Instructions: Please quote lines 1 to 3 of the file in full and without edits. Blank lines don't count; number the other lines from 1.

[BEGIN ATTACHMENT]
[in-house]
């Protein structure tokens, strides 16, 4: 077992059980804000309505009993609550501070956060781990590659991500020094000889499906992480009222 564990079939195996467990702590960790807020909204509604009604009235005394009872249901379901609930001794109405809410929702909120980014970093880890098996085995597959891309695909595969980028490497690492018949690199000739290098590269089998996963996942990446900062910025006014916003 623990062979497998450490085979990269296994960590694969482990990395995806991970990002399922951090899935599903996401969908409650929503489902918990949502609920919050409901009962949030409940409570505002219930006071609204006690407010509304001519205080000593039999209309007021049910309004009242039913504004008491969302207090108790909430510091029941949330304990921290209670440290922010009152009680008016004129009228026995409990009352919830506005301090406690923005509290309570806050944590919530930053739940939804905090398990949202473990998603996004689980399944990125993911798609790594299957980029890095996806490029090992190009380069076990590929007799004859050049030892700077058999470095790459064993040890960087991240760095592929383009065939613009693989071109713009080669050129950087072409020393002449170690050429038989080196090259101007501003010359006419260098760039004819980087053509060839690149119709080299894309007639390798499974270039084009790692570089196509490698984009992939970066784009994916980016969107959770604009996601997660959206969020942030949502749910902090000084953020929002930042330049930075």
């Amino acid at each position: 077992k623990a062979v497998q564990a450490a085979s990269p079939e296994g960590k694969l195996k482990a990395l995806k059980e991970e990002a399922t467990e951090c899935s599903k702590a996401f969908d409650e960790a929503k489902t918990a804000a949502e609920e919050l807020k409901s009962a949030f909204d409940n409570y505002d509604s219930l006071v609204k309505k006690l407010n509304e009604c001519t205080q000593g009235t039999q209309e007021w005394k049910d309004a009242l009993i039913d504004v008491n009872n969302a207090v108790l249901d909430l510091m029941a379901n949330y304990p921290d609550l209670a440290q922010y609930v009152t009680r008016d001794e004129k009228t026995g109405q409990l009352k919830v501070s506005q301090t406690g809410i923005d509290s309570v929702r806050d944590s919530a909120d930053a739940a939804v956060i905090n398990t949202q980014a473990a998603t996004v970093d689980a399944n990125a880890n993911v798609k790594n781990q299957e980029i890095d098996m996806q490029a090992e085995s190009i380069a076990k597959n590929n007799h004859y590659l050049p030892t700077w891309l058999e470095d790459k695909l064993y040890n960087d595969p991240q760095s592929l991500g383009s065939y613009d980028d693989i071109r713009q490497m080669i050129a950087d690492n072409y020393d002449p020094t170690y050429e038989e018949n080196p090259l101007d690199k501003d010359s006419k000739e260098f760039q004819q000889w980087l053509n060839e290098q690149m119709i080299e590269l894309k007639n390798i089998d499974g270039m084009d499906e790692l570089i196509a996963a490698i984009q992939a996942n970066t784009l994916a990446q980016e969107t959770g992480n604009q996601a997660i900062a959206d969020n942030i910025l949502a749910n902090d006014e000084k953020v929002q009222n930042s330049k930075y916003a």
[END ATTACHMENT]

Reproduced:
[in-house]
């Protein structure tokens, strides 16, 4: 077992059980804000309505009993609550501070956060781990590659991500020094000889499906992480009222 564990079939195996467990702590960790807020909204509604009604009235005394009872249901379901609930001794109405809410929702909120980014970093880890098996085995597959891309695909595969980028490497690492018949690199000739290098590269089998996963996942990446900062910025006014916003 623990062979497998450490085979990269296994960590694969482990990395995806991970990002399922951090899935599903996401969908409650929503489902918990949502609920919050409901009962949030409940409570505002219930006071609204006690407010509304001519205080000593039999209309007021049910309004009242039913504004008491969302207090108790909430510091029941949330304990921290209670440290922010009152009680008016004129009228026995409990009352919830506005301090406690923005509290309570806050944590919530930053739940939804905090398990949202473990998603996004689980399944990125993911798609790594299957980029890095996806490029090992190009380069076990590929007799004859050049030892700077058999470095790459064993040890960087991240760095592929383009065939613009693989071109713009080669050129950087072409020393002449170690050429038989080196090259101007501003010359006419260098760039004819980087053509060839690149119709080299894309007639390798499974270039084009790692570089196509490698984009992939970066784009994916980016969107959770604009996601997660959206969020942030949502749910902090000084953020929002930042330049930075």
């Amino acid at each position: 077992k623990a062979v497998q564990a450490a085979s990269p079939e296994g960590k694969l195996k482990a990395l995806k059980e991970e990002a399922t467990e951090c899935s599903k702590a996401f969908d409650e960790a929503k489902t918990a804000a949502e609920e919050l807020k409901s009962a949030f909204d409940n409570y505002d509604s219930l006071v609204k309505k006690l407010n509304e009604c001519t205080q000593g009235t039999q209309e007021w005394k049910d309004a009242l009993i039913d504004v008491n009872n969302a207090v108790l249901d909430l510091m029941a379901n949330y304990p921290d609550l209670a440290q922010y609930v009152t009680r008016d001794e004129k009228t026995g109405q409990l009352k919830v501070s506005q301090t406690g809410i923005d509290s309570v929702r806050d944590s919530a909120d930053a739940a939804v956060i905090n398990t949202q980014a473990a998603t996004v970093d689980a399944n990125a880890n993911v798609k790594n781990q299957e980029i890095d098996m996806q490029a090992e085995s190009i380069a076990k597959n590929n007799h004859y590659l050049p030892t700077w891309l058999e470095d790459k695909l064993y040890n960087d595969p991240q760095s592929l991500g383009s065939y613009d980028d693989i071109r713009q490497m080669i050129a950087d690492n072409y020393d002449p020094t170690y050429e038989e018949n080196p090259l101007d690199k501003d010359s006419k000739e260098f760039q004819q000889w980087l053509n060839e290098q690149m119709i080299e590269l894309k007639n390798i089998d499974g270039m084009d499906e790692l570089i196509a996963a490698i984009q992939a996942n970066t784009l994916a990446q980016e969107t959770g992480n604009q996601a997660i900062a959206d969020n942030i910025l949502a749910n902090d006014e000084k953020v929002q009222n930042s330049k930075y916003a």